A woman is always the bane of a man's existence, if history, literature and religion are to be believed. She can turn brother against brother, friend against friend, and even one country against another (look what happened when Helen of Troy eloped with Paris). Therefore, when the teaser trailers of This Means War were released, interested film buffs thought that this recurring theme, coupled with loads of humour (or so it seemed) would be a great watch. These same enthusiasts best avoid disappointment, then, by not watching the movie.
Joseph McGinty Nichol, who goes by the name of McG, and is best known as the director of the Charlie's Angels movies, is comfortable in the action genre, definitely. His experience with the Angels, however, does not make him the best person to direct a movie about a confused girl, wooed by 2 friends and impervious to the resulting chaos around her.
To begin at the beginning, Tuck Henson (Tom Hardy) and Franklin Delano Roosevelt "FDR" Foster (Chris Pine) are the best of buddies, always looking out for each other as they solve crimes and expose the bad guys. They are not always subtle, however, and a messed-up Hong Kong mission results in their boss, Collins (Angela Bassett), grounding them to desk jobs.
The divorced Tuck is desperate to date again, since his ex-wife Katie (Abigail Spencer) does not seem to keen to hang out with him too often. He posts his profile on a dating site, and is asked out by Lauren Scott (Reese Witherspoon), a consumer-product-testing manager. Lauren is trying to get over her ex-boyfriend's present status - engaged to be married.
Lauren and Tuck get along fine, but she meets - immediately after - FDR, whom she is not too impressed with initially. He, however, stalks her, till she agrees to go out with him. Lauren begins to like him, and now she is confused.
In the meantime, Tuck and FDR discover that they are dating the same girl, and while they promise to behave like gentlemen and let her decide whom she wants to choose. Then they promptly use all resources available to them to track and bug each other's movements and progress with the girl.
Within the first 15 minutes, the story becomes predictable. The bromance between the 2 actors is emphasised in so many ways that you immediately know that they are going to break up soon. The reconciliation towards the end of the movie is almost a farce.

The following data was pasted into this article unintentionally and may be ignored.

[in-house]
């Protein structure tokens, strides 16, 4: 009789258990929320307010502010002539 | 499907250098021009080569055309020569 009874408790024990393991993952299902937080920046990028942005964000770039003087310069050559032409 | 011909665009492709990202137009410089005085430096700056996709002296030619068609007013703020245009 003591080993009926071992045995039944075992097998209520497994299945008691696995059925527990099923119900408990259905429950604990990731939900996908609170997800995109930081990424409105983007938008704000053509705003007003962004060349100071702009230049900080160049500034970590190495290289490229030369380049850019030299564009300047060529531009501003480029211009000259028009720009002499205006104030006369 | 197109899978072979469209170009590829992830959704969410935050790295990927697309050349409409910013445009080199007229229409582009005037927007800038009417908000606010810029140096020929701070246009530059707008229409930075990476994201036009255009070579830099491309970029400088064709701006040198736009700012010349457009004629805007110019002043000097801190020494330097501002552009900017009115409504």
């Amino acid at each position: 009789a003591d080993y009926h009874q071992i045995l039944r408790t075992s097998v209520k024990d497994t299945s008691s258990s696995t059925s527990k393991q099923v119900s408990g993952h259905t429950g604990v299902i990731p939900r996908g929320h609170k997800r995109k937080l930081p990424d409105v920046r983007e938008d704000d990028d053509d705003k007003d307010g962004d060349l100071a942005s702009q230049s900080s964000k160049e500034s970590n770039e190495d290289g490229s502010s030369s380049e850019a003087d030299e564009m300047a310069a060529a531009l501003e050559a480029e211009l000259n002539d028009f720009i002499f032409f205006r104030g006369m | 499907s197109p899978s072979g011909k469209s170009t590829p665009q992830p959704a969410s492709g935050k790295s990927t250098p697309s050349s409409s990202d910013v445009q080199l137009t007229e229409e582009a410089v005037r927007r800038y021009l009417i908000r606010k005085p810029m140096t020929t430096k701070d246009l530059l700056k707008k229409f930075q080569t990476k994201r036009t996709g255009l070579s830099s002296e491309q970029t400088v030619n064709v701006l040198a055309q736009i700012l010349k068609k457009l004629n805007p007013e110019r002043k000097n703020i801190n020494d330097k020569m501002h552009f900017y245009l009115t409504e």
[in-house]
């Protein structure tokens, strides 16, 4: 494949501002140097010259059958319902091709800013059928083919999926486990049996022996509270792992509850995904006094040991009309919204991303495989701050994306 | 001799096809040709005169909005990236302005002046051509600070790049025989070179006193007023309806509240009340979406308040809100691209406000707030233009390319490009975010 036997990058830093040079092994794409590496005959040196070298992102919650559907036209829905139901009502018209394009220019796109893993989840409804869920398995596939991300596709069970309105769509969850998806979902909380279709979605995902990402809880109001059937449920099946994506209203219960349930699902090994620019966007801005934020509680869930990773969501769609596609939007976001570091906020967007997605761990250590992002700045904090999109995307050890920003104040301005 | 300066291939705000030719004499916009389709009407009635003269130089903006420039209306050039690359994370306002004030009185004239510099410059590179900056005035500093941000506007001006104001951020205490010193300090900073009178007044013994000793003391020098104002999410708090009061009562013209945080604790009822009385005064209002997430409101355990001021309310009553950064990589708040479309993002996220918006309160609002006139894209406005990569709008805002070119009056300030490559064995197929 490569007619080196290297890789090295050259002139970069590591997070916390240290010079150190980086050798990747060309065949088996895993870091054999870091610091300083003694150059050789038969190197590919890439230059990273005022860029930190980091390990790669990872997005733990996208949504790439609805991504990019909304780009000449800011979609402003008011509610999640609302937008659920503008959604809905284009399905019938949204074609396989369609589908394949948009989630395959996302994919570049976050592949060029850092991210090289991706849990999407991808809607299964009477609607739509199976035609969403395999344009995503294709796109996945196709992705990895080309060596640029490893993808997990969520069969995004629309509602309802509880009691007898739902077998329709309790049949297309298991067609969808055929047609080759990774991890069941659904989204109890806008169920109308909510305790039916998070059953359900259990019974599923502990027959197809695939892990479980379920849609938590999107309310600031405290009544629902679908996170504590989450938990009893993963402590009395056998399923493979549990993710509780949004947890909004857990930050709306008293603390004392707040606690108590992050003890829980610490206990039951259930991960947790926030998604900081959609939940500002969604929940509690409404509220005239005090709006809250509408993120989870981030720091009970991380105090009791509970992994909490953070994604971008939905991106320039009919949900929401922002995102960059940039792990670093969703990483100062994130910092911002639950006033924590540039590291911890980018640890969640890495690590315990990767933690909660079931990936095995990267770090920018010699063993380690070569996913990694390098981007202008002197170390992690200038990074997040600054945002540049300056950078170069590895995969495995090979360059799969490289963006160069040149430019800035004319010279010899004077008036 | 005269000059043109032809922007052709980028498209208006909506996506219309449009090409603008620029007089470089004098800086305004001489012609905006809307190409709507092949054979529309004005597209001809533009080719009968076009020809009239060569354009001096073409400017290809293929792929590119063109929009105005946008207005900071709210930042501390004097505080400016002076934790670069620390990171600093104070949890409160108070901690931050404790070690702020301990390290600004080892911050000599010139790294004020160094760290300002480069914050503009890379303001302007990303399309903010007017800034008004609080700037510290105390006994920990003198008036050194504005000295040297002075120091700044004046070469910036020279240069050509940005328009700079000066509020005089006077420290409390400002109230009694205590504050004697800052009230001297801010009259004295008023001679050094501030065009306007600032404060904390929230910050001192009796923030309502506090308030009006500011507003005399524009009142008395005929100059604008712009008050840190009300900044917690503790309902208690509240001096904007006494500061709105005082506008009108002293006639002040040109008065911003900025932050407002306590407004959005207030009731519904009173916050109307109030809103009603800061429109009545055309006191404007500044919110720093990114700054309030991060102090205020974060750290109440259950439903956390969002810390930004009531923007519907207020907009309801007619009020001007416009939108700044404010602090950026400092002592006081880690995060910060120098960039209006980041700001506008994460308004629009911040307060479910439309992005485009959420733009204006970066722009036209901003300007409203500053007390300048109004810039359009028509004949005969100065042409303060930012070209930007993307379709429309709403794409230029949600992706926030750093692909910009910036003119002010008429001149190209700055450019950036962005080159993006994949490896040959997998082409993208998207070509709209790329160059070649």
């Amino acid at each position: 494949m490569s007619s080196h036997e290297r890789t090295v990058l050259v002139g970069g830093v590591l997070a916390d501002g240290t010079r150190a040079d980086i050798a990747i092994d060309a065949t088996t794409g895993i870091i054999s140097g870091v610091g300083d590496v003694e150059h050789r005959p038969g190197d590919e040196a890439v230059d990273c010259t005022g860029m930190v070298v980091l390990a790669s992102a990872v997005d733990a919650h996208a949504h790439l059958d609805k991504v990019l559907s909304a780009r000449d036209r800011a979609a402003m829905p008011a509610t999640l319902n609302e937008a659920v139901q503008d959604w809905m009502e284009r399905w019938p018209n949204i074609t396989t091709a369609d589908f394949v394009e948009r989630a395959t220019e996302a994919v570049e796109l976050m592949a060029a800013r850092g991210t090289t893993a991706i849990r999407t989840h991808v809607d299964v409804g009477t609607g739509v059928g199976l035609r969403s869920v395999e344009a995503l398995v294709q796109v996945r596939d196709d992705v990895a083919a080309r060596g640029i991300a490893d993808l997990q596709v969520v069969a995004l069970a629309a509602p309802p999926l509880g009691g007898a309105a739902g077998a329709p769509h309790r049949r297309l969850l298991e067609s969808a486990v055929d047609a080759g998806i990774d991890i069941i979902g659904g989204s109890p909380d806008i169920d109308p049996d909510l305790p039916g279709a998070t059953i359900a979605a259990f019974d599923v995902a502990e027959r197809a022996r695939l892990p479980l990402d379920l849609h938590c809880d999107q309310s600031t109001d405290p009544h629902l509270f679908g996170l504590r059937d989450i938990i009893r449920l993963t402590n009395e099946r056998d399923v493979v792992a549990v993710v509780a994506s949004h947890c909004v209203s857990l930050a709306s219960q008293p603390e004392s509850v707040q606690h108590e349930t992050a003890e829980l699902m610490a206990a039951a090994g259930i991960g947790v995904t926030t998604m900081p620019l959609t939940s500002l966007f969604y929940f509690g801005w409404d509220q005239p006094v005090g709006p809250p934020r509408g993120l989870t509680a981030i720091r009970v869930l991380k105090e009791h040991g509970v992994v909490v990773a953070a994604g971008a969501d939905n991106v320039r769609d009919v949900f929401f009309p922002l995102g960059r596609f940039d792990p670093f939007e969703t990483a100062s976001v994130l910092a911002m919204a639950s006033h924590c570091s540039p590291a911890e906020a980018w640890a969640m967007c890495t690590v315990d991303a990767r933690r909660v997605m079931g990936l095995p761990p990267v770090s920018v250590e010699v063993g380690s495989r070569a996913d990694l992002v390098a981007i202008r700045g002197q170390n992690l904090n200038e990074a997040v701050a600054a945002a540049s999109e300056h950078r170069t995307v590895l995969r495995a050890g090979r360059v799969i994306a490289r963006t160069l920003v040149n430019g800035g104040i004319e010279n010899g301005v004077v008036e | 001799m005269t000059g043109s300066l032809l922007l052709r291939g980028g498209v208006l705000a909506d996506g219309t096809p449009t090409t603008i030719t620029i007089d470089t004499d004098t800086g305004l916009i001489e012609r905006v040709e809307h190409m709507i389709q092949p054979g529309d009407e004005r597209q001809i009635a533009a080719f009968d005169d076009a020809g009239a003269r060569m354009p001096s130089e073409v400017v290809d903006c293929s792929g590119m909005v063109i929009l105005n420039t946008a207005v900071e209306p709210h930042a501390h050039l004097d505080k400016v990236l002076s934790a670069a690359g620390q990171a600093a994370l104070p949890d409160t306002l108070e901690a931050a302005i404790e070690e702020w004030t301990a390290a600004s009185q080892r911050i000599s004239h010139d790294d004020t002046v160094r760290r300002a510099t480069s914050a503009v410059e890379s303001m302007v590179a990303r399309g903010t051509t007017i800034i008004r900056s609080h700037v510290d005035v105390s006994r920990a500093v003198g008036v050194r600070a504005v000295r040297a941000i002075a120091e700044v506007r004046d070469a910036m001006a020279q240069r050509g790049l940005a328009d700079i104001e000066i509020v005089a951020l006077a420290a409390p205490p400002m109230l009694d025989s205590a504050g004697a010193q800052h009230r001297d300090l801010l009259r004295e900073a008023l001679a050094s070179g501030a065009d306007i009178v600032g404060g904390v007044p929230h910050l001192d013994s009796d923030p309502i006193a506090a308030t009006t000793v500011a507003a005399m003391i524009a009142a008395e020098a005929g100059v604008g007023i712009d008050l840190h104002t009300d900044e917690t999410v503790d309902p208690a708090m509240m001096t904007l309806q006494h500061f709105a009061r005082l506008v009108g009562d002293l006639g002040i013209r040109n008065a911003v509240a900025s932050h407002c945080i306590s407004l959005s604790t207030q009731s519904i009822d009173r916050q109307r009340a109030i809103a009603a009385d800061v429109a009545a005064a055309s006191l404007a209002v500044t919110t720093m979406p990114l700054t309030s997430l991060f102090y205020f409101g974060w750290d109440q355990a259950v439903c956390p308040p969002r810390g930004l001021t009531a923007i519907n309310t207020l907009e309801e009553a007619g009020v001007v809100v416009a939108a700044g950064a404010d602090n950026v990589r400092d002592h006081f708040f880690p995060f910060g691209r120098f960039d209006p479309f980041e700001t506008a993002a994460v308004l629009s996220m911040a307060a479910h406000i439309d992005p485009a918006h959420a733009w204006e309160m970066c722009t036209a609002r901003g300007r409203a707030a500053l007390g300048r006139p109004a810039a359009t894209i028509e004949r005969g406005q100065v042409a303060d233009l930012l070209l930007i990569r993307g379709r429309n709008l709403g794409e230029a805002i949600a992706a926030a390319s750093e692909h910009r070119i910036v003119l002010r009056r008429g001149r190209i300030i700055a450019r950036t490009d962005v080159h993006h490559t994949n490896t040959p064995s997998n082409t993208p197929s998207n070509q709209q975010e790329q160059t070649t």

And what is Lauren's problem? She has a successful career, so why does she need a man to complete her, or to prove to her ex that she is happy? Her idea of a flawed man - dainty hands, or being British - is ridiculously lame. Whatever happened to beauty (and accents) being skin-deep when it comes to true love?
What the movie lacks is credibility. It makes the CIA look stupid, period. Of course, the humour is dull and tedious, so that adds to the yawns. There is also a villain, who does not do anything villainous right till the end. Collins keeps telling the two agents to follow up on Heinrich (Til Schweiger), but they are too busy outsmarting each other. Collins and her superiors do not seem to notice the lack of commitment. And one is not sure why Heinrich is a villain in the first place, despite his snarls and sulks.
Both Chris Pine and Tom Hardy do what they can with the weak script. One cannot fault their performances, and the chemistry between the 2 will make you believe that they are best friends in real life, too. Hardy, with his British accent, and Pine, with his fathomless blue eyes, are drool-worthy.
Reese Witherspoon, on the other hand, does not exhibit enough spunk to warrant 2 hot guys fighting over her. She seems uninterested in the role, and just plays along, without the fire that we have seen earlier in movies like Walk The Line, or even Legally Blond.
Chelsea Handler is best suited to her job as a talk show host. In this movie, she is irritating. Angela Bassett is wasted, as are Abigail Spencer and Warren Christie.
This Means War is not worth watching. If you are looking for some real Spy Vs Spy action, then watch the original Infernal Affairs series of films, or just pick up a MAD magazine.